The implication of human perception on the conservation of Sironga and Kianginda wetlands in Kenya
Masese, Jane Bosibori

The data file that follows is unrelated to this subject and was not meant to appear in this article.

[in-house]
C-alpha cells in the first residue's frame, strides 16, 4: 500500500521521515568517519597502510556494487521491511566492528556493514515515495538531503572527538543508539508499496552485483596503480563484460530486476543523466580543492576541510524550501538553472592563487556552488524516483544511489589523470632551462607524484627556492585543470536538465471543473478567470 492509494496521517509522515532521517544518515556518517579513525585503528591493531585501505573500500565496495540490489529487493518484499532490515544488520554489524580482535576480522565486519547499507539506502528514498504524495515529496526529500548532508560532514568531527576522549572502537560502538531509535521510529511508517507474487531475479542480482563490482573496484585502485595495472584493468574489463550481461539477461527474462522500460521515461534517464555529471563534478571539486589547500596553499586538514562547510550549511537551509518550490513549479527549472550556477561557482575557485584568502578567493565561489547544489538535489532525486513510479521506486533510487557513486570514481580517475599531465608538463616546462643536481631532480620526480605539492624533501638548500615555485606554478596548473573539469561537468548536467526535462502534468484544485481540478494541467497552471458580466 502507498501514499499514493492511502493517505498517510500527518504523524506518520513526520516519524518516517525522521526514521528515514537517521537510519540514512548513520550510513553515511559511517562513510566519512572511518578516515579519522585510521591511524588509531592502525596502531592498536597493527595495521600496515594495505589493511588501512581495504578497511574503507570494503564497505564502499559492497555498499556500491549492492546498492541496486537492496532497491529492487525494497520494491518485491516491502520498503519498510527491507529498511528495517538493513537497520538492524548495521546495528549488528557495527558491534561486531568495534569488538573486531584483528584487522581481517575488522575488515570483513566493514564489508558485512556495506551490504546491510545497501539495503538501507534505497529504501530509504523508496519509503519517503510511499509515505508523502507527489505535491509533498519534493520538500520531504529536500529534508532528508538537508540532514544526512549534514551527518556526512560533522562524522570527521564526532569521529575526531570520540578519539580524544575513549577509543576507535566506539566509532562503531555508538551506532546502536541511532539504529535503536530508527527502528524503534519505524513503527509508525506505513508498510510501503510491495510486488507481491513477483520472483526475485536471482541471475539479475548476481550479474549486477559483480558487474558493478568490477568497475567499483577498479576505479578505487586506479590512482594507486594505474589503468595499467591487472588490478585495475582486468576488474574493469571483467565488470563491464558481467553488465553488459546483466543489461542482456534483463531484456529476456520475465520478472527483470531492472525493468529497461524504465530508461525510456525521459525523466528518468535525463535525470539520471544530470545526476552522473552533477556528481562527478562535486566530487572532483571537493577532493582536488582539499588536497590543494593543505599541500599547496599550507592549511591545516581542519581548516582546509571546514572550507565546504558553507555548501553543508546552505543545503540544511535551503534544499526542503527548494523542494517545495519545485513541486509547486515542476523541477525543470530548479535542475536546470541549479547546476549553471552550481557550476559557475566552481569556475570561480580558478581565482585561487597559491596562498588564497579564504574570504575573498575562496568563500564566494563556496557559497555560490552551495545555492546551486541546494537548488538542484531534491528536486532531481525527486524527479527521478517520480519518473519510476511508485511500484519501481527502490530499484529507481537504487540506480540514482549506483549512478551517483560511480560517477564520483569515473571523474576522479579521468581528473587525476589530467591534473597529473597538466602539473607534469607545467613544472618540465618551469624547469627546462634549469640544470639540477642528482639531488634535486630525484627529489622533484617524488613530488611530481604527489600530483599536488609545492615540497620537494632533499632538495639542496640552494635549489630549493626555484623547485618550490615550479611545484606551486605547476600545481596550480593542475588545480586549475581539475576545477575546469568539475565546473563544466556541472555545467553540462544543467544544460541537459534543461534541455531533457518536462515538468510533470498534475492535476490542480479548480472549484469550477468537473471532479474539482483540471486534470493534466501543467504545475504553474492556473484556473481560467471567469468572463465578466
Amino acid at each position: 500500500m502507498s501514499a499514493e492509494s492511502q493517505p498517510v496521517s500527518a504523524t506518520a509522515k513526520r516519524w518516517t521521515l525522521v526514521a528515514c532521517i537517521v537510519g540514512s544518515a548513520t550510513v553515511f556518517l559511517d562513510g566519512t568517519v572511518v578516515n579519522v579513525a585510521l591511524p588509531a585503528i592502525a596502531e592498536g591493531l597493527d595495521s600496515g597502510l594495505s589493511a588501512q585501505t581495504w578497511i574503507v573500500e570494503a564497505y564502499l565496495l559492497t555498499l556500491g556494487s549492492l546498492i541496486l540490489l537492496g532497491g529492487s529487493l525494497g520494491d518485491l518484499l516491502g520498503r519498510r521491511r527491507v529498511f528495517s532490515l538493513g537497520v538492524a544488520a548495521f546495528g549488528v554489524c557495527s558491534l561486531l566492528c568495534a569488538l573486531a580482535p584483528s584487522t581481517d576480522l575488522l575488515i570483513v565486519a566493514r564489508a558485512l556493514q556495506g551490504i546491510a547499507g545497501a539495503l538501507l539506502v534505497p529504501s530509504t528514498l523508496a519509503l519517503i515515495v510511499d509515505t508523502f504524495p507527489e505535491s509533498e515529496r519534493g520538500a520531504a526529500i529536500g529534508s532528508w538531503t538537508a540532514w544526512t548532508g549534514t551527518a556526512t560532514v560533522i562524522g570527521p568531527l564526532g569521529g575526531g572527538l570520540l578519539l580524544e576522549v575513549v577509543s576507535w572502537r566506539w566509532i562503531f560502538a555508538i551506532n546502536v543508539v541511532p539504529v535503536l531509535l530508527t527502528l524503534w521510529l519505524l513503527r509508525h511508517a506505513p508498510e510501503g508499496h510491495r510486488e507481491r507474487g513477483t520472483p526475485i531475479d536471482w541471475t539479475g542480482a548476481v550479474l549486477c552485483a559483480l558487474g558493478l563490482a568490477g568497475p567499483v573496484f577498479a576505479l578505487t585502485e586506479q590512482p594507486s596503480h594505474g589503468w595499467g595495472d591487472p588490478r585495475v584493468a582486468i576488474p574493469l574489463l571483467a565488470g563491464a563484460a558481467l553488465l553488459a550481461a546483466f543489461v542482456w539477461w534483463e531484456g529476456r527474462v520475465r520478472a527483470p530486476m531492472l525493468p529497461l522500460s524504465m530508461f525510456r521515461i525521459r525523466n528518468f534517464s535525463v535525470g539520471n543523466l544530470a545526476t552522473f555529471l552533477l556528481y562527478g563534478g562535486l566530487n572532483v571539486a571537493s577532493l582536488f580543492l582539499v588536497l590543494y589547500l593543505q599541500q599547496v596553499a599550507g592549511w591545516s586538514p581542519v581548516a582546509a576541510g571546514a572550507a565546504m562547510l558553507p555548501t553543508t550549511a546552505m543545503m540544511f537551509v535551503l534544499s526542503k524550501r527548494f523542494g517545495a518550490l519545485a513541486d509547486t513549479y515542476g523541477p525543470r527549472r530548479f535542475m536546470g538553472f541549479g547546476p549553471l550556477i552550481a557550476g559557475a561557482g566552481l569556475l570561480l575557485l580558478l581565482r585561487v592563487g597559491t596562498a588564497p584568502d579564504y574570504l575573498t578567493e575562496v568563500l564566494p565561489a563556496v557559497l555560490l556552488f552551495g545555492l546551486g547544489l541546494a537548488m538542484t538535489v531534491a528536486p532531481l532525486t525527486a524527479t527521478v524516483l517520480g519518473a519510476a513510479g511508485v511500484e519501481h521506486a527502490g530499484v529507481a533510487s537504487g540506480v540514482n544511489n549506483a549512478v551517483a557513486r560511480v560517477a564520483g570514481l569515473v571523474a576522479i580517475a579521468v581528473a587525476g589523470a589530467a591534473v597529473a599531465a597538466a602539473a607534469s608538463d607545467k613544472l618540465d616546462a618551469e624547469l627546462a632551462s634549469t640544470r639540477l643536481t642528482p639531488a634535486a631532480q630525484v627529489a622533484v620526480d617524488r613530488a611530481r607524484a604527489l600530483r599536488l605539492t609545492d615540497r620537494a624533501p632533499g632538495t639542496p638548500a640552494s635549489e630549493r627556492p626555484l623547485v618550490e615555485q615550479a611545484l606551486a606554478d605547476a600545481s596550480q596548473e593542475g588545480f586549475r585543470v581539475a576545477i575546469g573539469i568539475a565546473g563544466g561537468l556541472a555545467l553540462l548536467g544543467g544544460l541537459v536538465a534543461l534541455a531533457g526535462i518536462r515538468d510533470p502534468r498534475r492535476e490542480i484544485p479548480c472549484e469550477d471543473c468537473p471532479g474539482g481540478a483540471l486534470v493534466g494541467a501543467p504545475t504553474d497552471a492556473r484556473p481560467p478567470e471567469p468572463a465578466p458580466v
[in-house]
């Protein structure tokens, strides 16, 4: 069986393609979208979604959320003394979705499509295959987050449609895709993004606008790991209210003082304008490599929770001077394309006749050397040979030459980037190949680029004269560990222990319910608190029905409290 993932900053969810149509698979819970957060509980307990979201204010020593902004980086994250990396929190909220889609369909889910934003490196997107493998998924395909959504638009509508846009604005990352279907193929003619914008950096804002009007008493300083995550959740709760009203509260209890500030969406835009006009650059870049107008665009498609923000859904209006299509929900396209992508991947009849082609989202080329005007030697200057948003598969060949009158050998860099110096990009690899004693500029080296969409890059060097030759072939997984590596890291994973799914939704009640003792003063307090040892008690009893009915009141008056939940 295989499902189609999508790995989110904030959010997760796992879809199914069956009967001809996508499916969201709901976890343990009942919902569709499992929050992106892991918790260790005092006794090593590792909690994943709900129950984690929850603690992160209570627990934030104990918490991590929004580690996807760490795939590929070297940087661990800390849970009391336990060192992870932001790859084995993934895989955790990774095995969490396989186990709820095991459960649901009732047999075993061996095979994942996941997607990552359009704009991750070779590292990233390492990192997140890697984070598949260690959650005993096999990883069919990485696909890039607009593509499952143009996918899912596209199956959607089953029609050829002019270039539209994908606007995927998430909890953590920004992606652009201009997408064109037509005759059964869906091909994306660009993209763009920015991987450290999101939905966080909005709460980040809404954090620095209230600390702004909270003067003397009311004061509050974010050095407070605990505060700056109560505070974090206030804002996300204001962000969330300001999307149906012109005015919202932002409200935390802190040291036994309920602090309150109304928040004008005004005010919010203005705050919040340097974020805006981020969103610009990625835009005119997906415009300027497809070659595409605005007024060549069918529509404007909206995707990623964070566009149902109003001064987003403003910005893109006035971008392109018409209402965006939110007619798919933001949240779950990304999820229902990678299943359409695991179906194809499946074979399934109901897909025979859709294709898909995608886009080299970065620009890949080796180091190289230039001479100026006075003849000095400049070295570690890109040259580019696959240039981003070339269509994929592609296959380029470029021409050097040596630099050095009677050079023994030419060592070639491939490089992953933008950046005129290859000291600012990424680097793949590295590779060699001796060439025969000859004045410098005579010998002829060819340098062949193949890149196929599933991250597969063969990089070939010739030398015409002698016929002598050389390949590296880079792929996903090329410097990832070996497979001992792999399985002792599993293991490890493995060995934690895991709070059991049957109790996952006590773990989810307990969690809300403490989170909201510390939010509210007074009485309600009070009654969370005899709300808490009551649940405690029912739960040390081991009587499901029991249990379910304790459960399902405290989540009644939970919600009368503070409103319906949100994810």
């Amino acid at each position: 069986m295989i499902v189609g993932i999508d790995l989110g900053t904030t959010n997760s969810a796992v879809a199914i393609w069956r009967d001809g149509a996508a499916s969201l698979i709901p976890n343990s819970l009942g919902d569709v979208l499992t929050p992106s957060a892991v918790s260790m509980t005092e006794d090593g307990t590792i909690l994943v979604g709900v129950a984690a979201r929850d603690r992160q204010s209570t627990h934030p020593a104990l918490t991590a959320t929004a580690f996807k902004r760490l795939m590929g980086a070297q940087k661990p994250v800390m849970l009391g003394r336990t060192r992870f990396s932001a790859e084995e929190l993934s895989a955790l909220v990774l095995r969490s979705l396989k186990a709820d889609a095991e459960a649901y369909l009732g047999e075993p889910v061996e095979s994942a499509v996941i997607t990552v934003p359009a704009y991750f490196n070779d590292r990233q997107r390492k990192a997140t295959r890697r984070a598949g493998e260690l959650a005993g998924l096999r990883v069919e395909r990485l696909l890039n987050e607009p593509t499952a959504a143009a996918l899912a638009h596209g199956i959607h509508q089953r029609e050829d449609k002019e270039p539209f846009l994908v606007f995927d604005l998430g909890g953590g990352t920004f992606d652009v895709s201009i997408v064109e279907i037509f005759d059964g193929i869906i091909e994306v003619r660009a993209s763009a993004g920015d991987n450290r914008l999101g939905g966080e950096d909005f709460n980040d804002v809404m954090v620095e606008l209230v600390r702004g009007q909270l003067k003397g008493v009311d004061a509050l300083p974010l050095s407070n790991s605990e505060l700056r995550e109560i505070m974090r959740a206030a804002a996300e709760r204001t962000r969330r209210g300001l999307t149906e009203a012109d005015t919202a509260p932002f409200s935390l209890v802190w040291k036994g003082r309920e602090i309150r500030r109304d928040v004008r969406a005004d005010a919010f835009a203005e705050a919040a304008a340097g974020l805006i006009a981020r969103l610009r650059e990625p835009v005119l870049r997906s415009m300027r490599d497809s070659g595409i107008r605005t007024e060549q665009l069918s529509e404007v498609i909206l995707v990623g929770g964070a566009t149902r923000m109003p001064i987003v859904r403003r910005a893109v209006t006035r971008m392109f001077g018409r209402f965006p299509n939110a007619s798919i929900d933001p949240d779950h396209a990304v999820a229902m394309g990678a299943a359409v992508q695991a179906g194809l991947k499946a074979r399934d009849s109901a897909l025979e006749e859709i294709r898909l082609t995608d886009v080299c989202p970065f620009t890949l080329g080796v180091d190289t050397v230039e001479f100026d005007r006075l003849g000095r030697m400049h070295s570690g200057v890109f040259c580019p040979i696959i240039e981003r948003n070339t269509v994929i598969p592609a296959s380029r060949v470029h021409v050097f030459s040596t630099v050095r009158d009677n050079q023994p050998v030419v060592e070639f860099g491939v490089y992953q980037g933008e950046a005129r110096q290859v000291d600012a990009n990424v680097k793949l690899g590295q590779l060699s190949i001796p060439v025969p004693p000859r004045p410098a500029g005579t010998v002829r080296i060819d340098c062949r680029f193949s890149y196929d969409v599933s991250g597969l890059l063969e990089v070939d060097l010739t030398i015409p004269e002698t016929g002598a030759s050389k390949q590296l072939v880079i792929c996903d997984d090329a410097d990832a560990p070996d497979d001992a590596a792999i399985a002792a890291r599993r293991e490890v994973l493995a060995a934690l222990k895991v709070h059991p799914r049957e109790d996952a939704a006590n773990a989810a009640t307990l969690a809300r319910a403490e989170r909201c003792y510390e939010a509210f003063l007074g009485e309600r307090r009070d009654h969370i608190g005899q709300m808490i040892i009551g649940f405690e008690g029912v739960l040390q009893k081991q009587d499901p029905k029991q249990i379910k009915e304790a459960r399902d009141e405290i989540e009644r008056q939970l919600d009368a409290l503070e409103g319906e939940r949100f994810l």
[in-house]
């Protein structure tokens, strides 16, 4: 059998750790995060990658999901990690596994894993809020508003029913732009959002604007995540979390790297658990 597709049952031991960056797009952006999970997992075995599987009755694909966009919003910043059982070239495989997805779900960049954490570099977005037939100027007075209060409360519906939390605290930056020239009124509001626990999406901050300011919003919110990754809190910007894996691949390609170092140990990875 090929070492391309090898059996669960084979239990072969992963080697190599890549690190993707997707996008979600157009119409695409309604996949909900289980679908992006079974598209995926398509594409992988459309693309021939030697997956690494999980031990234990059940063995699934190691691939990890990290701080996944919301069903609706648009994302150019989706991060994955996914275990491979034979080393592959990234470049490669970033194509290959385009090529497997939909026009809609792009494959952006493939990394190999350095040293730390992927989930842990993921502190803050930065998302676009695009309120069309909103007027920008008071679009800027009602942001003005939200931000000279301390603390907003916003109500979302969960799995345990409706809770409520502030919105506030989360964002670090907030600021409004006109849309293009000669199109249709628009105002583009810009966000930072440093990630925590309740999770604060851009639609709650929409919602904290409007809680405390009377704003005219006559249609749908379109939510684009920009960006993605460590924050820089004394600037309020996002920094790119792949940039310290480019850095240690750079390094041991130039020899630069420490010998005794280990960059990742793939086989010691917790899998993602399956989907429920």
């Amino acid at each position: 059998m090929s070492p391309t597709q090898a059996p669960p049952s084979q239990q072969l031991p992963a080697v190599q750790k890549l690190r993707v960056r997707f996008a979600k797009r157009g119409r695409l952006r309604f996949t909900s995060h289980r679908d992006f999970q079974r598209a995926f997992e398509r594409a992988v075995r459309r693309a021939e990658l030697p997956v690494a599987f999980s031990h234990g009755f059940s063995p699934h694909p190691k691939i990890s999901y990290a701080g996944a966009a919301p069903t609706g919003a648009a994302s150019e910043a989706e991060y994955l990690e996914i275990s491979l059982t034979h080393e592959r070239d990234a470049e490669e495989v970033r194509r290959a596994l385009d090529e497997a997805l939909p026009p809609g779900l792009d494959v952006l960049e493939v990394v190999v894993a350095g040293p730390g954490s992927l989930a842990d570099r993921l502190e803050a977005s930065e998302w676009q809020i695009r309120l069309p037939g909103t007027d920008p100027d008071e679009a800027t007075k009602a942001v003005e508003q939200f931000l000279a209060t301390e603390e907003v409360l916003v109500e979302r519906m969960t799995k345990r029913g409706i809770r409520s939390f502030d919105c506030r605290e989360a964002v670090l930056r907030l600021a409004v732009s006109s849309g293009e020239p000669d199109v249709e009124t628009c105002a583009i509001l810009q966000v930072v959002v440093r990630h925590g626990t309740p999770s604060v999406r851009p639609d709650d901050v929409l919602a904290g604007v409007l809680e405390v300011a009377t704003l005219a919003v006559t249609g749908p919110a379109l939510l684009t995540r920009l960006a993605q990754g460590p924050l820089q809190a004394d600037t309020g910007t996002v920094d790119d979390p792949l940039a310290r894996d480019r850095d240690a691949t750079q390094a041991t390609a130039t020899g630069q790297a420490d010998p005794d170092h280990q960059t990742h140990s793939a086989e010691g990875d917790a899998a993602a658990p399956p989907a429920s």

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This study examined the implication of human perception on the conservation of wetlands using Sironga and Kianginda wetlands in Kenya. Both primary and secondary data were used. Questionnaires focusing on perceptions of local people on wetlands, farmer activities and institutional roles on wetlands were used to collect primary data, while secondary data was obtained from various documents in government Ministries whose activities affected wetland areas. These sources were supplemented with reviews of both published and unpublished literature. The study established that although wetlands provided ecological services and functions including habitat for different biota, 69% of the local people at Sironga and 79% at Kianginda perceived them mainly as frontiers for economic gains. This Scenario poses a threat to the existence of wetlands. The study further established that a part from economic, socio-cultural and ecological perceptions also each exert some pressure on wetlands. This study observed that, external actors mainly various Government Ministries had promoted unsustainable use of wetlands. Sironga was most hit because of early influence by lake Basin Development Authority, its topography and good infrastructure. Establishment of development projects and pressure on land culminated in the distortion of traditional land uses leading to degradation of wetlands. Although the projects were supplementary sources of livelihood, little consideration was given to associate environmental impacts. It was further established that recent (i.e. late 1970s) activities have led to the distortion of sustainable use of wetlands as economic perception has taken the land. Therefore the ecological importance of wetlands has little weight to individuals whose main interest is to draw direct benefit from the ecosystem. An average of 74percent of the respondents perceived wetlands as an economic resource and as a source of income generation particularly through brick making industry. This perception is partly as a result of lack of awareness of the impact of this industry. The perception is partly as a result of lack of awareness of the impact of this industry. This perception is partly as a result of lack of awareness of the impact of these practices on the environment. The economic activities have lead to wetlands loss and degradation. The people have little knowledge of the ecological functions of wetlands which can lead to wetlands conservation. The socio-cultural perception on the other hand has been overtaken by modernization and technology. In conclusion, wetlands in Nyamira district stand to be degraded and lost due to predominantly economic perception among the people. There is need therefore to sensitise farmers on the need to conserve them for non-economic gains.